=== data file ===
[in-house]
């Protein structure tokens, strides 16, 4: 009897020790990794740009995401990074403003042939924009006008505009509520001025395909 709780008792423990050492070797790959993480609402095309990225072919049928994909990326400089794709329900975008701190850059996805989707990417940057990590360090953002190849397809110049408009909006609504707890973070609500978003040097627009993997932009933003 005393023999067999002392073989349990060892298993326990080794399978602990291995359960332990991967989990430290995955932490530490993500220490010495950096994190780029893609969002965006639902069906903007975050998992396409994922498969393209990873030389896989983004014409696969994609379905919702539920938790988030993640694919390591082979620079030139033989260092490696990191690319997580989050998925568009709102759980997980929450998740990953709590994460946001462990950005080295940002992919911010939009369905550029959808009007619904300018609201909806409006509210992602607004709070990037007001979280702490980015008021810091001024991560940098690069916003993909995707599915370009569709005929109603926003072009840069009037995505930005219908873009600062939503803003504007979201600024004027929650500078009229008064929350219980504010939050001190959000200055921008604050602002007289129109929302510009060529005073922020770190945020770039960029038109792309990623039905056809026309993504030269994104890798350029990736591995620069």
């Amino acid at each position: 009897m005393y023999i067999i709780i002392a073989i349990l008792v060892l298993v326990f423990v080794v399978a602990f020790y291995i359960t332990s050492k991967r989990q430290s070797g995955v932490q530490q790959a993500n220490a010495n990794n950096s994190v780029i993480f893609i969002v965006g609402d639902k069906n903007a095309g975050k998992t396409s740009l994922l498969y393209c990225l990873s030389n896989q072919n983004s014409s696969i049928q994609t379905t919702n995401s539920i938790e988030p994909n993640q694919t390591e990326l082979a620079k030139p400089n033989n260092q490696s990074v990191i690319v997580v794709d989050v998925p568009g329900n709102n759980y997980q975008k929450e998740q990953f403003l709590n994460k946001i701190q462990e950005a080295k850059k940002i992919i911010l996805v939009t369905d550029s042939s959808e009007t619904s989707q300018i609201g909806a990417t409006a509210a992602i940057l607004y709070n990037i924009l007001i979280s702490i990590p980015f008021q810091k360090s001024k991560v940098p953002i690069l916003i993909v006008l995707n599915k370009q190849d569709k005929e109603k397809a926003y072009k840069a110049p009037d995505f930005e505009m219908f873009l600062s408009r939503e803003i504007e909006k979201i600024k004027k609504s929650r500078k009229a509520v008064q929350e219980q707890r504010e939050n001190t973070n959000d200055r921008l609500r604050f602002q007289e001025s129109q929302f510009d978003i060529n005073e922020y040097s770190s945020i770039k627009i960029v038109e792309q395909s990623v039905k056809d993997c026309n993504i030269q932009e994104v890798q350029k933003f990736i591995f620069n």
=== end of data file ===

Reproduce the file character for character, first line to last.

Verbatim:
[in-house]
């Protein structure tokens, strides 16, 4: 009897020790990794740009995401990074403003042939924009006008505009509520001025395909 709780008792423990050492070797790959993480609402095309990225072919049928994909990326400089794709329900975008701190850059996805989707990417940057990590360090953002190849397809110049408009909006609504707890973070609500978003040097627009993997932009933003 005393023999067999002392073989349990060892298993326990080794399978602990291995359960332990991967989990430290995955932490530490993500220490010495950096994190780029893609969002965006639902069906903007975050998992396409994922498969393209990873030389896989983004014409696969994609379905919702539920938790988030993640694919390591082979620079030139033989260092490696990191690319997580989050998925568009709102759980997980929450998740990953709590994460946001462990950005080295940002992919911010939009369905550029959808009007619904300018609201909806409006509210992602607004709070990037007001979280702490980015008021810091001024991560940098690069916003993909995707599915370009569709005929109603926003072009840069009037995505930005219908873009600062939503803003504007979201600024004027929650500078009229008064929350219980504010939050001190959000200055921008604050602002007289129109929302510009060529005073922020770190945020770039960029038109792309990623039905056809026309993504030269994104890798350029990736591995620069």
């Amino acid at each position: 009897m005393y023999i067999i709780i002392a073989i349990l008792v060892l298993v326990f423990v080794v399978a602990f020790y291995i359960t332990s050492k991967r989990q430290s070797g995955v932490q530490q790959a993500n220490a010495n990794n950096s994190v780029i993480f893609i969002v965006g609402d639902k069906n903007a095309g975050k998992t396409s740009l994922l498969y393209c990225l990873s030389n896989q072919n983004s014409s696969i049928q994609t379905t919702n995401s539920i938790e988030p994909n993640q694919t390591e990326l082979a620079k030139p400089n033989n260092q490696s990074v990191i690319v997580v794709d989050v998925p568009g329900n709102n759980y997980q975008k929450e998740q990953f403003l709590n994460k946001i701190q462990e950005a080295k850059k940002i992919i911010l996805v939009t369905d550029s042939s959808e009007t619904s989707q300018i609201g909806a990417t409006a509210a992602i940057l607004y709070n990037i924009l007001i979280s702490i990590p980015f008021q810091k360090s001024k991560v940098p953002i690069l916003i993909v006008l995707n599915k370009q190849d569709k005929e109603k397809a926003y072009k840069a110049p009037d995505f930005e505009m219908f873009l600062s408009r939503e803003i504007e909006k979201i600024k004027k609504s929650r500078k009229a509520v008064q929350e219980q707890r504010e939050n001190t973070n959000d200055r921008l609500r604050f602002q007289e001025s129109q929302f510009d978003i060529n005073e922020y040097s770190s945020i770039k627009i960029v038109e792309q395909s990623v039905k056809d993997c026309n993504i030269q932009e994104v890798q350029k933003f990736i591995f620069n």